BIRMINGHAM, Alabama (May 22, 2020) - Voluntary in-person athletics activities may resume on Southeastern Conference campuses, at the discretion of each university, beginning June 8 under strict supervision of designated university personnel and safety guidelines developed by each institution, the SEC announced Friday.
Due to the impact of COVID-19, the SEC had suspended all athletics activities through May 31. June 8 will begin a transition period that will allow student-athletes to gradually adapt to full training and sports activity after this recent period of inactivity. Under plans developed by each university and consistent with state and local health directives, certain activities will be permitted based on the ability to participate in controlled and safe environments, while also maintaining recommended social distancing measures.
The decision to resume athletics activities, which at this time is limited by the NCAA to voluntary activities supervised by strength and conditioning personnel, was made with the guidance of the Conference’s Return to Activity and Medical Guidance Task Force. Created by the SEC’s Presidents and Chancellors in April and comprised of a cross-section of leading public health, infectious disease and sports medicine professionals from across the SEC’s 14 member institutions, the Task Force will remain active to provide continued advice and guidance to the SEC and its members as they prepare for a return to competition.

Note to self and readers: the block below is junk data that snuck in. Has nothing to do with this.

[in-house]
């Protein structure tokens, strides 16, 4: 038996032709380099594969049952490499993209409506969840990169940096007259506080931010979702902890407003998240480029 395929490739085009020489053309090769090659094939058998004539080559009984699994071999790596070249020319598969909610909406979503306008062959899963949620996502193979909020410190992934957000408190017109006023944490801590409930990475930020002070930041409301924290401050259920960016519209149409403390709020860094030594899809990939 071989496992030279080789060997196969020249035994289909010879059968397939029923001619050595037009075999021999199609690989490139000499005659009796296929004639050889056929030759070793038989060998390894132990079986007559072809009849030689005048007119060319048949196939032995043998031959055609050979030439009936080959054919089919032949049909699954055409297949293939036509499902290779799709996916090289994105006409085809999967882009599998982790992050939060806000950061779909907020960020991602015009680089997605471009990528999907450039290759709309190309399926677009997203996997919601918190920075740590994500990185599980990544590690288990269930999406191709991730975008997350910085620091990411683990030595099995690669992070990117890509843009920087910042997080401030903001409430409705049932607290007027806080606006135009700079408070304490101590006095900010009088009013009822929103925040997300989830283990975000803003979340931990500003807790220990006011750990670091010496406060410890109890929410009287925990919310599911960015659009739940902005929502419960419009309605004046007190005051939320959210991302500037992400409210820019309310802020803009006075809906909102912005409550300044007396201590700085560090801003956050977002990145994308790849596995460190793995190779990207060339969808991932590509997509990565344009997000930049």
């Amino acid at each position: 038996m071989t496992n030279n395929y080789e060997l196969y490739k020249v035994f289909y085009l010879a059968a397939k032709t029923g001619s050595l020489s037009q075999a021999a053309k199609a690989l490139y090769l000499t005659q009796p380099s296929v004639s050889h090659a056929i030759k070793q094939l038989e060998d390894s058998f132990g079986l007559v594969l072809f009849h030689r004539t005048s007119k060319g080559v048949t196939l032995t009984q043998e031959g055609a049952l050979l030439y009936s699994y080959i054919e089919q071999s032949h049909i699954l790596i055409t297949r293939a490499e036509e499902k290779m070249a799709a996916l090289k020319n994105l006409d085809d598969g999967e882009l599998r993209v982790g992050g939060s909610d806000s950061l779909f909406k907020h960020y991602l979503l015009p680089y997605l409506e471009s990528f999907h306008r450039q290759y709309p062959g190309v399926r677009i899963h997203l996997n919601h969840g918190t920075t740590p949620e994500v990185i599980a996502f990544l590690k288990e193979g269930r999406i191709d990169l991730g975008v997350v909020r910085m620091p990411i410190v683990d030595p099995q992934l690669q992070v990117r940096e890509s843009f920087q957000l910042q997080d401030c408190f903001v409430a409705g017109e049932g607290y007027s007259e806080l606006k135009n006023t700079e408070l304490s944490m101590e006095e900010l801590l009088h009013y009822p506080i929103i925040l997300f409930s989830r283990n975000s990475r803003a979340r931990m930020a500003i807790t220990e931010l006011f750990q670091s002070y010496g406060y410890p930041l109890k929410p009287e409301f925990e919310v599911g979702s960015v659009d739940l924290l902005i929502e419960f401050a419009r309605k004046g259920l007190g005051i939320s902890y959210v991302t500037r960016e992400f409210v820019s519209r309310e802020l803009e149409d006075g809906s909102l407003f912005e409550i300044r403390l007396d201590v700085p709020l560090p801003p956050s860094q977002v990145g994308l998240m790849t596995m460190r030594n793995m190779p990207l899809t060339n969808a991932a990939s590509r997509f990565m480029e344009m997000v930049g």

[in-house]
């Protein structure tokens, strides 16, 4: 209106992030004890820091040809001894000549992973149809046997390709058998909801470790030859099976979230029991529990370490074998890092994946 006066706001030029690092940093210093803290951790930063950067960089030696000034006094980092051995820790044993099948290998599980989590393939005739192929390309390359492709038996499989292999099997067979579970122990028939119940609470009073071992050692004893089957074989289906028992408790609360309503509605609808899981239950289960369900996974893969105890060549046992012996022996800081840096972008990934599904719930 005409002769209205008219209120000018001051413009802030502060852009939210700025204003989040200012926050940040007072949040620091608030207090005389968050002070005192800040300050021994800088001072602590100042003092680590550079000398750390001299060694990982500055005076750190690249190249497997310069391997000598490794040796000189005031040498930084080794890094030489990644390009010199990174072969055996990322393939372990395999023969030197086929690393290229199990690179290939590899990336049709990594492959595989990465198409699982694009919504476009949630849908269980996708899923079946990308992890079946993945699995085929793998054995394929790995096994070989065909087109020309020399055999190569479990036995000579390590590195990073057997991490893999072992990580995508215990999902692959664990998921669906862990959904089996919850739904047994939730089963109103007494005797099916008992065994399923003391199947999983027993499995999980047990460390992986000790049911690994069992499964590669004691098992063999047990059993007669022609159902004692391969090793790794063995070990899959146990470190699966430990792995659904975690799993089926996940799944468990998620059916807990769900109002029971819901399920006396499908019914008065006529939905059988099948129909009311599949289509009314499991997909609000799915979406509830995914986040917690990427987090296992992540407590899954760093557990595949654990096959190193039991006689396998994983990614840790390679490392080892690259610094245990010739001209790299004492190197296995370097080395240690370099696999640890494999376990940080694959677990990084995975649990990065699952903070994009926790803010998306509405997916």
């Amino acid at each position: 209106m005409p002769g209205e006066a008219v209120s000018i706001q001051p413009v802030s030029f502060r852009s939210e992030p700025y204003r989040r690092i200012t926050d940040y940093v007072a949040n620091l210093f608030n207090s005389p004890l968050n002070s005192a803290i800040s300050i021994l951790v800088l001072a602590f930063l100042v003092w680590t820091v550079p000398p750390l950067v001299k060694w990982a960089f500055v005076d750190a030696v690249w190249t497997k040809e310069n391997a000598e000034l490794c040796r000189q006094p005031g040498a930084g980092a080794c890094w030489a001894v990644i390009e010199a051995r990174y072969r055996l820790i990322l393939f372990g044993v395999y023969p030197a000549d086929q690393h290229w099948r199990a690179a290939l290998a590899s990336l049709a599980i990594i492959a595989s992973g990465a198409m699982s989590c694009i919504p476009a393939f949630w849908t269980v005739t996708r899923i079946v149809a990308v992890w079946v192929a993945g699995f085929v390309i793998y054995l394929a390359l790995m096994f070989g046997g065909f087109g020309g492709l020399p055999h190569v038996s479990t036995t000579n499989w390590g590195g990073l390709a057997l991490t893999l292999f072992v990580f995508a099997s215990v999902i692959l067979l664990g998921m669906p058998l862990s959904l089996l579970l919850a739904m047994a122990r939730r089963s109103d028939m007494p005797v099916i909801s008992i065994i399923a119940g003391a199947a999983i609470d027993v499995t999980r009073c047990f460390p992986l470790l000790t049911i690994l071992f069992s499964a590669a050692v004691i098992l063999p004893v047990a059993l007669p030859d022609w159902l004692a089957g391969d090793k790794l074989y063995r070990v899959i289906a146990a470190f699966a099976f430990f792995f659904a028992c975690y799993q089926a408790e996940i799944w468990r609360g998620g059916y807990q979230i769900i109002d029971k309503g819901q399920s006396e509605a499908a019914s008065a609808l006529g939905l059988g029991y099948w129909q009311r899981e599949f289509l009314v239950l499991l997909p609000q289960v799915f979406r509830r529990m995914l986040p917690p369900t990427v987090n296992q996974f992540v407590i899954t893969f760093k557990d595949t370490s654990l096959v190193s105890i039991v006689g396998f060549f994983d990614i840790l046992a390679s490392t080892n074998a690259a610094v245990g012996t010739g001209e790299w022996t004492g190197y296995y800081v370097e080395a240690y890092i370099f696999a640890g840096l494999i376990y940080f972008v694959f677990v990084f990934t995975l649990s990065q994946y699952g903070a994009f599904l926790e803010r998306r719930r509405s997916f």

“The safe and healthy return of our student-athletes, coaches, administrators and our greater university communities have been and will continue to serve as our guiding principle as we navigate this complex and constantly-evolving situation,” said SEC Commissioner Greg Sankey. “At this time, we are preparing to begin the fall sports season as currently scheduled, and this limited resumption of voluntary athletic activities on June 8 is an important initial step in that process. Thanks to the blueprint established by our Task Force and the dedicated efforts of our universities and their athletics programs, we will be able to provide our student-athletes with far better health and wellness education, medical and psychological care and supervision than they would otherwise receive on their own while off campus or training at public facilities as states continue to reopen.”
As part of its recommendations, the Task Force prepared a series of best practices for screening, testing, monitoring, tracing, social distancing and maintaining cleaned environments. These recommendations will serve as a roadmap for each school prior to and upon the return of student-athletes to their campuses.
“While each institution will make its own decisions in creating defined plans to safely return student-athletes to activity, it is essential to employ a collaborative approach that involves input from public health officials, coaches, sports medicine staff, sports performance personnel and student-athletes,” Sankey said. “Elements of the Task Force recommendations provided key guidance for determining the date of the return to activity.”